Callum Macrae talks on BBC World Service about Sri Lanka and his documentary film "No Fire Zone."
Sri Lanka's new president fails to free Tamil campaigner Balendran Jeyakumary despite a heartfelt appeal from her family.
Sri Lankan President Mahinda Rajapaksa, is engaged in a desperate fight for his political life in an election which just a few months ago seemed to be his for the taking.
Callum Macrae, director of 'No Fire Zone," reports on next steps for a fractured Sri Lanka.
No Fire Zone filmmaker Callum Macrae reports on the realities of an activist's detention in Sri Lanka.
New video evidence of Sri Lankan war crimes raises doubts about government investigation.
The Sri Lankan government still denies responsibility for the killing of up to 70,000 Tamil civilians at the end of the civil war in 2009. So why has it been chosen to host a Commonwealth summit?
Film trailer for "No Fire Zone," the true story of war crimes committed at the end of the Sri Lankan civil war in 2009.
In September 2008, as Sri Lankan government forces pushed the fighters of the Tamil Tigers further and further back into the Tamil homelands of the north, the government ordered the UN to evacuate.
Sri Lanka's Tamil Tigers, the once formidable insurgency that pioneered guerrilla suicide attacks, claimed Sunday they had given up their 25-year battle for an ethnic homeland on the tropical island nation.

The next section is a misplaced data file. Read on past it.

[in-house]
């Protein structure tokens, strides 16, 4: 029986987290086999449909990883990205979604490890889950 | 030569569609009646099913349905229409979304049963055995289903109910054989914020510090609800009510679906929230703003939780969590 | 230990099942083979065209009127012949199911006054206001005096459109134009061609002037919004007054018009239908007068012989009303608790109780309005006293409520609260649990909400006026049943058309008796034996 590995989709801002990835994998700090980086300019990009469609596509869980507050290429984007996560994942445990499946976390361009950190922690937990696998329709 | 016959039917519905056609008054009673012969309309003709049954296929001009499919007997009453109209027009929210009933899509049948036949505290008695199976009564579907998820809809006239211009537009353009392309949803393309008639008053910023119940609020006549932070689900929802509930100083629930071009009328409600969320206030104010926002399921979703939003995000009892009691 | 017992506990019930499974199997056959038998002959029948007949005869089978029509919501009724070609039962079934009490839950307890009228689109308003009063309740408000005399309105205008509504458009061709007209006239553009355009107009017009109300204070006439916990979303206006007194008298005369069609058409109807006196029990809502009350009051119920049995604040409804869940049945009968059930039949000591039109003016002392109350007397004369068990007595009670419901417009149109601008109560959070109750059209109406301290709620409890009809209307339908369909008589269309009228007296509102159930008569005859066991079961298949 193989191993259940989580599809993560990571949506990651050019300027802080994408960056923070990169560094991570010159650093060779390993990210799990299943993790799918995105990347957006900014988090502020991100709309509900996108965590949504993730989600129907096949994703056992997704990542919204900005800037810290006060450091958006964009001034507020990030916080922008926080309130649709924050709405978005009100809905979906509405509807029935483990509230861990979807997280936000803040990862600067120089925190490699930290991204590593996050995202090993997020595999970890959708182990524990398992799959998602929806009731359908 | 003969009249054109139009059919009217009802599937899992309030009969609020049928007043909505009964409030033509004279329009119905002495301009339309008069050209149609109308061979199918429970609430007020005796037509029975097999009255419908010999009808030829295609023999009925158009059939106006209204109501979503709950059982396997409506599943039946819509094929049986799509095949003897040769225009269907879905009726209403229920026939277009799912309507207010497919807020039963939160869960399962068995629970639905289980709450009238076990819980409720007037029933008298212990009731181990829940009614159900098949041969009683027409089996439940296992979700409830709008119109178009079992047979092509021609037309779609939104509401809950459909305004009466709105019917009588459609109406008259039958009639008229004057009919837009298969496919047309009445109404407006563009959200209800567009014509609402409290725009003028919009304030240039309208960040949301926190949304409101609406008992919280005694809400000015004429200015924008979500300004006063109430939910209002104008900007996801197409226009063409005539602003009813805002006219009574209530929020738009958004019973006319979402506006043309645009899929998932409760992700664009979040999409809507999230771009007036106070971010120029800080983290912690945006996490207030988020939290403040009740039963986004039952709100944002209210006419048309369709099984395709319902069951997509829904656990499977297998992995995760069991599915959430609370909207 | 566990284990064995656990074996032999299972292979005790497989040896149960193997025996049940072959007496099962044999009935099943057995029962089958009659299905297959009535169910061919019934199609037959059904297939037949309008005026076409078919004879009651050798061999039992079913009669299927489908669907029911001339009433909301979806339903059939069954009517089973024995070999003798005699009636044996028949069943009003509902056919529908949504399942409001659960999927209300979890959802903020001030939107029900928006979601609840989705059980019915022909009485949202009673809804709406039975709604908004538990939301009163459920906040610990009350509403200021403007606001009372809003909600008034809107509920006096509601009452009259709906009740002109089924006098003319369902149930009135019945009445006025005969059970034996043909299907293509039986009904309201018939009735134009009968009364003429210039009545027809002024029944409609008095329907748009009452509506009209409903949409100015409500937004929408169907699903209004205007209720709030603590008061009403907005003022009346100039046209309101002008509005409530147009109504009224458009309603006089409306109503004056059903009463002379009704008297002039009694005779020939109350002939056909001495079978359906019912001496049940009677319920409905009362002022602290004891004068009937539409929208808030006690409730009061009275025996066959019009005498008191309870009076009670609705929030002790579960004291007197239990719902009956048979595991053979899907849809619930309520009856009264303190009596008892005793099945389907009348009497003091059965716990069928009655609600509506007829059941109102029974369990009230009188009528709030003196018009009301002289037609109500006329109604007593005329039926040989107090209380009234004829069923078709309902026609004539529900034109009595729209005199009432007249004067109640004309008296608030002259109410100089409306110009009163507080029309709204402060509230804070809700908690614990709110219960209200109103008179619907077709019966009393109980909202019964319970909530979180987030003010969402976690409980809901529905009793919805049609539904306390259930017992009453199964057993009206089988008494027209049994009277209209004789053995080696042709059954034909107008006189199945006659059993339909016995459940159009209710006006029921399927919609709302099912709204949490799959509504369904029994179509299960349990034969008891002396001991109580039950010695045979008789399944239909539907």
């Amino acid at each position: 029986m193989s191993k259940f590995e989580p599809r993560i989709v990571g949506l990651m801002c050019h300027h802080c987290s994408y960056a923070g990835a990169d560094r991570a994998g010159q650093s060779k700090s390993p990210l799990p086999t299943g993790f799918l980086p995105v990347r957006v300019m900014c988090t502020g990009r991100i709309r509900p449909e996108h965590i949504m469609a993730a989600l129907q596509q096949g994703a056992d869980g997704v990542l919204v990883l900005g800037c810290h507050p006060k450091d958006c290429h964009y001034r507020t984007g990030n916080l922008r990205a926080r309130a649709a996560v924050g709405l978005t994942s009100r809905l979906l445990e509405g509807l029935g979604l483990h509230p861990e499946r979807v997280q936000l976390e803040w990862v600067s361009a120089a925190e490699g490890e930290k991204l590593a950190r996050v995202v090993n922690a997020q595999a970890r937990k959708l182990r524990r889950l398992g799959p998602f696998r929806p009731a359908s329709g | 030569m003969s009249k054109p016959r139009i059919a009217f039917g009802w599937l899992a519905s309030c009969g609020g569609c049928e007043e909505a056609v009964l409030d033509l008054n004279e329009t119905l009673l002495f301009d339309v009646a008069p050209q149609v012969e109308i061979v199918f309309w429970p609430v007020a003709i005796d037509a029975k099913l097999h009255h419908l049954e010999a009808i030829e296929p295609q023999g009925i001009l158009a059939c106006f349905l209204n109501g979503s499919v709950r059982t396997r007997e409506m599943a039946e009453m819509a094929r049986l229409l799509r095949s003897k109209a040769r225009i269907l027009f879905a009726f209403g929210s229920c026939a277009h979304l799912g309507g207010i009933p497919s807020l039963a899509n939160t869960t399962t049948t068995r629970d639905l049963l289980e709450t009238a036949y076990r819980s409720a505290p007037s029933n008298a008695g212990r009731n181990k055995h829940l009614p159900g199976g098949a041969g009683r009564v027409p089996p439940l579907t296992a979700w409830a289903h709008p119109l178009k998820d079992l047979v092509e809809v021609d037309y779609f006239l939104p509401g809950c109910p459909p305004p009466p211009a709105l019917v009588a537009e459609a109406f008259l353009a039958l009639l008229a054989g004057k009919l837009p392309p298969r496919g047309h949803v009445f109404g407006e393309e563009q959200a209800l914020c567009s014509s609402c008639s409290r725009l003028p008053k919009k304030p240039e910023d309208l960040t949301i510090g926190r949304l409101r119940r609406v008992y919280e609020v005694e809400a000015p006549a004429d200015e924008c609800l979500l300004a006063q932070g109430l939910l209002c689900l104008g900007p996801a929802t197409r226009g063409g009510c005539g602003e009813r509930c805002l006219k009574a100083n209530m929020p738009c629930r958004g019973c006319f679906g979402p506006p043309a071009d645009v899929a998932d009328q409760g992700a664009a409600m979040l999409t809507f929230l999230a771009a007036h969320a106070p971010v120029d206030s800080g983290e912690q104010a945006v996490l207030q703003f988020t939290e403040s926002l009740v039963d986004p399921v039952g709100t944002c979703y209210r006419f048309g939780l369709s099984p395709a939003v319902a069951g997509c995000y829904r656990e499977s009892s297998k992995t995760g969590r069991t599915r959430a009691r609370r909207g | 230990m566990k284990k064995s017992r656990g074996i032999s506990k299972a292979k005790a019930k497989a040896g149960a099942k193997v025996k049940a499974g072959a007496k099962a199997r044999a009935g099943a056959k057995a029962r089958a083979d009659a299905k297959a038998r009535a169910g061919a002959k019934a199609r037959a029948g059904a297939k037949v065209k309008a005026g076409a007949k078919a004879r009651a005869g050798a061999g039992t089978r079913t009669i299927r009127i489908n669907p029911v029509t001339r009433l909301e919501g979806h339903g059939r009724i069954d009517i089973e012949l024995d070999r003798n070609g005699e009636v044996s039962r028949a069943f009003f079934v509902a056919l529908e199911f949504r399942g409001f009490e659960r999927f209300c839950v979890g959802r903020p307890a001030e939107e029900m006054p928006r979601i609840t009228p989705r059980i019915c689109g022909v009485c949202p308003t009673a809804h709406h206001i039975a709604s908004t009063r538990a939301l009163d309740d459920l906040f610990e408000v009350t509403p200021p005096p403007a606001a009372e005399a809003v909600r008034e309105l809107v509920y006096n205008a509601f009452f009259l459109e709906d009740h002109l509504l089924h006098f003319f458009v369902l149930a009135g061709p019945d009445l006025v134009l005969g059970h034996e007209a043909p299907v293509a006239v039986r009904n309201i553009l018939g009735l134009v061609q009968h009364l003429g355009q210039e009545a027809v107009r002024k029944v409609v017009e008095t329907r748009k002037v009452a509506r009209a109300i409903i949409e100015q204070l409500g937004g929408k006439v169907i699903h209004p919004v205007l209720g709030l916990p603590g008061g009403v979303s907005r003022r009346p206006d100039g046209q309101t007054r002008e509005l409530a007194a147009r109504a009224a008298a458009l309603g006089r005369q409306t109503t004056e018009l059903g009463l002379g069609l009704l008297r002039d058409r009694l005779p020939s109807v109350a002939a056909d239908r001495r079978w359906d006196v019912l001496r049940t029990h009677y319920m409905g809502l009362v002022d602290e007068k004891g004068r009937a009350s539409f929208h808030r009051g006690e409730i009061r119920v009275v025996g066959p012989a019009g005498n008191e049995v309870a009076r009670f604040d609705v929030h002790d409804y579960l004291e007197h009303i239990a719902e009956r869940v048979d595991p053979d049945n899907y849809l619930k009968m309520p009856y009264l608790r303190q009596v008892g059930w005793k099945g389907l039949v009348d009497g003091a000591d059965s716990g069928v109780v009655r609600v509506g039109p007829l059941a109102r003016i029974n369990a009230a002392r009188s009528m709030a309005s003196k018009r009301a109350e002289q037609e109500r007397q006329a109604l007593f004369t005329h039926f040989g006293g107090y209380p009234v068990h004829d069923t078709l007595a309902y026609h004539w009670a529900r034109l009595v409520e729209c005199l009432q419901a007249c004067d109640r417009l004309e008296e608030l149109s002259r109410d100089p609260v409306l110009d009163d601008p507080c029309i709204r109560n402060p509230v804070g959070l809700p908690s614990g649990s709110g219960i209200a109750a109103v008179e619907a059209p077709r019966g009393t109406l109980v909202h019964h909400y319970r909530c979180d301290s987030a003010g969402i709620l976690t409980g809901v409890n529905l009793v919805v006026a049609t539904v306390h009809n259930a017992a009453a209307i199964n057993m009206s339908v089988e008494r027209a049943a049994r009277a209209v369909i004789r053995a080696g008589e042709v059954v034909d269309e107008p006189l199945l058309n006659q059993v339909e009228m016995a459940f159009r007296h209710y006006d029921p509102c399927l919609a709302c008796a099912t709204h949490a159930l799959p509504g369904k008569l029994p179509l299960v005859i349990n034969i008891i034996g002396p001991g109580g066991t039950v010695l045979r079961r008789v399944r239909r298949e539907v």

Surrounded in a small coconut grove with Sri Lankan forces closing in, several leaders reportedly committed suicide instead of surrendering.
COLOMBO, Sri Lanka -- Hundreds more civilians have died in fighting in Sri Lanka's north, where 50,000 noncombatants remain trapped in the crossfire between government forces and Tamil Tiger rebels as a quarter-century-old struggle enters its endgame.
A government doctor, V. Shanmugarajah, told the Associated Press on Sunday that artillery fire killed at least 378 civilians and wounded more than 1,100. He called it the bloodiest day he had seen and said many more civilians probably were killed but were buried where they fell.
Maura R. O'Connor describes how even in peacetime, the Eastern Province is a place where abductions are an everyday occurrence.